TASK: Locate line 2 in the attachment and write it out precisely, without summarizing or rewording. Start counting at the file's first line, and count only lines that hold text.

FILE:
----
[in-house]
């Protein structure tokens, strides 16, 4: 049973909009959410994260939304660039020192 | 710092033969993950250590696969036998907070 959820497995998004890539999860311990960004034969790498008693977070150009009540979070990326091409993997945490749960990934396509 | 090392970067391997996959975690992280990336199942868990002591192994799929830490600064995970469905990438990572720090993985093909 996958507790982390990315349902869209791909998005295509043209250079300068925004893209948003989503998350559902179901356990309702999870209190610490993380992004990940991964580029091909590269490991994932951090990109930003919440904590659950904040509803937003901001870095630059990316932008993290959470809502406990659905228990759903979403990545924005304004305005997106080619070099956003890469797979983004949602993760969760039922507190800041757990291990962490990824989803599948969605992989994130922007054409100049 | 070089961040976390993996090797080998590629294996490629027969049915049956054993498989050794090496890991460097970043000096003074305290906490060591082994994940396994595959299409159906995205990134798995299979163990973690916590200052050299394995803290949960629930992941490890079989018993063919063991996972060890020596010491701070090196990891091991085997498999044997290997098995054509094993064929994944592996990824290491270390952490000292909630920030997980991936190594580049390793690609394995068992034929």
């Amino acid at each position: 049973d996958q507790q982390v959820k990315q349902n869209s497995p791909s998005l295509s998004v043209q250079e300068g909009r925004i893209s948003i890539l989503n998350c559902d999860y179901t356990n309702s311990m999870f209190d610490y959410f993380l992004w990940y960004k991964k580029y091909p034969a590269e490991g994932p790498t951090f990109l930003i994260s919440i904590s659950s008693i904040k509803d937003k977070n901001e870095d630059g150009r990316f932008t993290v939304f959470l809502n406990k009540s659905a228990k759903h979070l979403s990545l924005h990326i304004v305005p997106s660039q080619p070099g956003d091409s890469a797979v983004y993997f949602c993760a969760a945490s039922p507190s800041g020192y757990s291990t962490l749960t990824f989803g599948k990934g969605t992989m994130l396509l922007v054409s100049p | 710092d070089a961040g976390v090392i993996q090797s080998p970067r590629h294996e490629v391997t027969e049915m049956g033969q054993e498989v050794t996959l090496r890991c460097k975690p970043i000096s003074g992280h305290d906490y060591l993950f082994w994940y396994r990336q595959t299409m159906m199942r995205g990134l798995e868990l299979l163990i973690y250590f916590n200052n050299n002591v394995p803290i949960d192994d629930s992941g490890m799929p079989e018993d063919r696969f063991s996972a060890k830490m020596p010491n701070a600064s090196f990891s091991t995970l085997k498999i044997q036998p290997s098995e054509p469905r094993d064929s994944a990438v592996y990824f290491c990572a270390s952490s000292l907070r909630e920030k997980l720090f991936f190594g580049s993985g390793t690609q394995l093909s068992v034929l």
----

């Protein structure tokens, strides 16, 4: 049973909009959410994260939304660039020192 | 710092033969993950250590696969036998907070 959820497995998004890539999860311990960004034969790498008693977070150009009540979070990326091409993997945490749960990934396509 | 090392970067391997996959975690992280990336199942868990002591192994799929830490600064995970469905990438990572720090993985093909 996958507790982390990315349902869209791909998005295509043209250079300068925004893209948003989503998350559902179901356990309702999870209190610490993380992004990940991964580029091909590269490991994932951090990109930003919440904590659950904040509803937003901001870095630059990316932008993290959470809502406990659905228990759903979403990545924005304004305005997106080619070099956003890469797979983004949602993760969760039922507190800041757990291990962490990824989803599948969605992989994130922007054409100049 | 070089961040976390993996090797080998590629294996490629027969049915049956054993498989050794090496890991460097970043000096003074305290906490060591082994994940396994595959299409159906995205990134798995299979163990973690916590200052050299394995803290949960629930992941490890079989018993063919063991996972060890020596010491701070090196990891091991085997498999044997290997098995054509094993064929994944592996990824290491270390952490000292909630920030997980991936190594580049390793690609394995068992034929």